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Home Classroom Resources Lesson Plans

Lesson Plan

Inclusive Stories: Teaching About Disabilities With Picture Books

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Grades 9 – 12
Lesson Plan Type Unit
Estimated Time Eight 50-minute sessions, at minimum
Lesson Author

Krista Sherman

Mason, Michigan

Publisher

International Reading Association

 

Overview

Featured Resources

From Theory to Practice

 

OVERVIEW

This lesson incorporates the staples of a strong secondary English lesson: read-aloud, independent reading, research, and writing. It also encourages students to explore a variety of disabilities with the goal of teaching them to think critically and sensitively about differences. Throughout the lesson, students read The Acorn People by Ron Jones, which tells the story of a camp for children with disabilities. Students also read, analyze, and synthesize information from picture books about disabilities. They then choose a disability to research using a variety of websites and create a picture book about the disability.

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FEATURED RESOURCES

Prewriting Sheet: Use this handout to have students synthesize the information they have collected and to begin writing their stories.

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FROM THEORY TO PRACTICE

Kitterman, J.F. (2002). Children's books and special needs students. The Reading Teacher, 56(3), 236240.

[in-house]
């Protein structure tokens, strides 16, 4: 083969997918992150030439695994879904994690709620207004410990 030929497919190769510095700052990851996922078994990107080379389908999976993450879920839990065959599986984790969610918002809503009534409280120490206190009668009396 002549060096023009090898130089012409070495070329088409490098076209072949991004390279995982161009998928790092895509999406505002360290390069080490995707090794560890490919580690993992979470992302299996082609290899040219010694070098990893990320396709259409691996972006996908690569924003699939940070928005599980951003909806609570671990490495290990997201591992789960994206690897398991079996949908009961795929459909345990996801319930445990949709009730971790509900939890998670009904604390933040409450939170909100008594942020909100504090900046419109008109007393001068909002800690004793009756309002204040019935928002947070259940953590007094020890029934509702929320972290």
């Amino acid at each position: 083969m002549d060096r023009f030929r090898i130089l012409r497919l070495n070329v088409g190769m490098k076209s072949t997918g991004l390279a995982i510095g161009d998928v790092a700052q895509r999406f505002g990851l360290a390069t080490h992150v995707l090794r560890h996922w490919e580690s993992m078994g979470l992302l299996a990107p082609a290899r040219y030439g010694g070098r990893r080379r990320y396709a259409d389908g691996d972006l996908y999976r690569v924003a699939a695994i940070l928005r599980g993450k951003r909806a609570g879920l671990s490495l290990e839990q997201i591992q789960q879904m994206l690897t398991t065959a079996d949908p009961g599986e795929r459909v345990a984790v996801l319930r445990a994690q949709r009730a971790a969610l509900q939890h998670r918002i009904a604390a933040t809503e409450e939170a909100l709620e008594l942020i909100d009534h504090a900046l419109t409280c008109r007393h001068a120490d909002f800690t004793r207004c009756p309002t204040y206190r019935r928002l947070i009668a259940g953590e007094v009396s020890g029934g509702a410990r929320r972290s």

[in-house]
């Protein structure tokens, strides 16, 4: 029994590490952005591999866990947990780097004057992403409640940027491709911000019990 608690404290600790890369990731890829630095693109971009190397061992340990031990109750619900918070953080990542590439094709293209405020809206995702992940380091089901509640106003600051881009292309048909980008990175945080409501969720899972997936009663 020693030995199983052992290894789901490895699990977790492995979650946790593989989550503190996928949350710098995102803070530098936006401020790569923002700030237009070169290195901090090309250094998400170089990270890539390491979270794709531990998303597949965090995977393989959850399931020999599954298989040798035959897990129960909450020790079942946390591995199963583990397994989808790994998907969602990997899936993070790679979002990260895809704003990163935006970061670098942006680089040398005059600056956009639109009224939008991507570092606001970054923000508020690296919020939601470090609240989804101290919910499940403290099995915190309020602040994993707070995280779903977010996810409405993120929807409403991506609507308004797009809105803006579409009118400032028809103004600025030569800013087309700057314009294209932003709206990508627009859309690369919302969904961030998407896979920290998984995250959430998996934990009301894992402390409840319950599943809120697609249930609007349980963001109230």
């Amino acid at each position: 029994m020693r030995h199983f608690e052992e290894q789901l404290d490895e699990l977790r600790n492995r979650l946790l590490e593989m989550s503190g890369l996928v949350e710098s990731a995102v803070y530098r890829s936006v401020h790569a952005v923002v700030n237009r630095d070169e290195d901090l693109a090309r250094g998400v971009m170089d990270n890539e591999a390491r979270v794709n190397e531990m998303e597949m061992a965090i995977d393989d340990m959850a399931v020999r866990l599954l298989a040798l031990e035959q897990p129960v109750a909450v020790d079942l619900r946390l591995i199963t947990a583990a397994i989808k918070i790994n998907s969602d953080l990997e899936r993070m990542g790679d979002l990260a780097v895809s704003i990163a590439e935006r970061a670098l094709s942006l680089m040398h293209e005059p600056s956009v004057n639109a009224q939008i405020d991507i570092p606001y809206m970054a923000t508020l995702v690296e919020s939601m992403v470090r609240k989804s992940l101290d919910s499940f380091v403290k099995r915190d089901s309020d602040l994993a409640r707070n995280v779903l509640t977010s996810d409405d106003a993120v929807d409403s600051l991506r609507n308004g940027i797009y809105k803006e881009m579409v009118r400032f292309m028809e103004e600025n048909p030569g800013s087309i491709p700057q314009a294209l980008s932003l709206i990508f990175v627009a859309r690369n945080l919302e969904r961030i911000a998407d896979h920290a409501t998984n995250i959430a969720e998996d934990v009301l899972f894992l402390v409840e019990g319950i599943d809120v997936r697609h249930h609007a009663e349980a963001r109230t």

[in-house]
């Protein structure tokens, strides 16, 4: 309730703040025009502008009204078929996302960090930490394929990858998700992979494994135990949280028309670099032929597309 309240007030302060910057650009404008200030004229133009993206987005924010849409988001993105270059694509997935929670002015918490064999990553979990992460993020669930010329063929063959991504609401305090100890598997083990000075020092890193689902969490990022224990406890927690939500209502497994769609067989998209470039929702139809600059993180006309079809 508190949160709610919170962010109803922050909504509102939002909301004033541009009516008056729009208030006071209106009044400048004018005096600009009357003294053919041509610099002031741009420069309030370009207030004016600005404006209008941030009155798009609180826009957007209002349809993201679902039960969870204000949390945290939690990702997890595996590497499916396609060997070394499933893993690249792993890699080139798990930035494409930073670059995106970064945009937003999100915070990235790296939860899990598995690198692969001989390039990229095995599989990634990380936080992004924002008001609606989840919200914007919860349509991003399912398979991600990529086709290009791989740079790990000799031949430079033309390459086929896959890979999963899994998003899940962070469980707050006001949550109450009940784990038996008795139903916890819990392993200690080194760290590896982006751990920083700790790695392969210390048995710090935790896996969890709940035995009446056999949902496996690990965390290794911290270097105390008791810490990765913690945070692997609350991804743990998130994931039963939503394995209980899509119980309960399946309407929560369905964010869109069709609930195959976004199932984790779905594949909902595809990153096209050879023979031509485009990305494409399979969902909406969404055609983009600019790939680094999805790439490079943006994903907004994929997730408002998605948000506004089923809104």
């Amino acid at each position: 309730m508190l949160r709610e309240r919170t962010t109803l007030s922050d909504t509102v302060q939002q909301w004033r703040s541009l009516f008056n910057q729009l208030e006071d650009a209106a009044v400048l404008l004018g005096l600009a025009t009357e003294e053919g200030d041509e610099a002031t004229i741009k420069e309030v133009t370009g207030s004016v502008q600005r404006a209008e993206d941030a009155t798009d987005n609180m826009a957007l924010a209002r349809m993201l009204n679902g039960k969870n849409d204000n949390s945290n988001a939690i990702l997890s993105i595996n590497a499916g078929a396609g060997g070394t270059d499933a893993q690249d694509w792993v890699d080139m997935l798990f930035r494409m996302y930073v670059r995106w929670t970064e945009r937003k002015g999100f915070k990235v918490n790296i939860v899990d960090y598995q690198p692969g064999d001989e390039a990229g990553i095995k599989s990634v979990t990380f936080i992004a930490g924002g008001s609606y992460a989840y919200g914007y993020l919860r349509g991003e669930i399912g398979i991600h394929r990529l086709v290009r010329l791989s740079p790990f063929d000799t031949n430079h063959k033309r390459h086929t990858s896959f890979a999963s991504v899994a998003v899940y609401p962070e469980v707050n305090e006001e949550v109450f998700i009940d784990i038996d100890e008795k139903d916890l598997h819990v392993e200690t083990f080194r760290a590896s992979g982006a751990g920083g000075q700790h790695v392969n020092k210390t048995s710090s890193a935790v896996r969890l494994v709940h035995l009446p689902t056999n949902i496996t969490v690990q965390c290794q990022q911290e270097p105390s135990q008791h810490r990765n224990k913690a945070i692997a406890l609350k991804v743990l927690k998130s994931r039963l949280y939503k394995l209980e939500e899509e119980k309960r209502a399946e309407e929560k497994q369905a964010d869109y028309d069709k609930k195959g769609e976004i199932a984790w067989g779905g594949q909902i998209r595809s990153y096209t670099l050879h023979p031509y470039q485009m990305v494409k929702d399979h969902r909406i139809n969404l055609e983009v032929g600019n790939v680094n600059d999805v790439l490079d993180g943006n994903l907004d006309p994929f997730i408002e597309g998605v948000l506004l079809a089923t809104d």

• Inclusive education efforts mean students with high-incident disabilities are often found in general education settings.

  • A teacher's attitude is crucial in the acceptance of students with disabilities. Teachers must model acceptance.

  • Teachers are responsible for the effectiveness of inclusion.

  • Picture books broach the subject of disabilities and differences in "uncomplicated language."

 

Zambo, D. (2005). Using the picture book Thank You, Mr. Falker to understand struggling readers. Journal of Adolescent & Adult Literacy, 48(6), 502512.

  • Picture books can motivate older learners because they are familiar and because they often have mature themes, captivating story lines, and interesting illustrations.

  • Stories are a natural way to learn and picture books have an intrinsic, universal appeal.

  • Picture books can be used with a variety of learners and act as a way for students to learn about themselves, and build resiliency, empathy, and moral reasoning.

 

Albright, L.K., and Ariail, M. (2005). Tapping the potential of teacher read-alouds in middle schools. Journal of Adolescent & Adult Literacy, 48(7), 582591.

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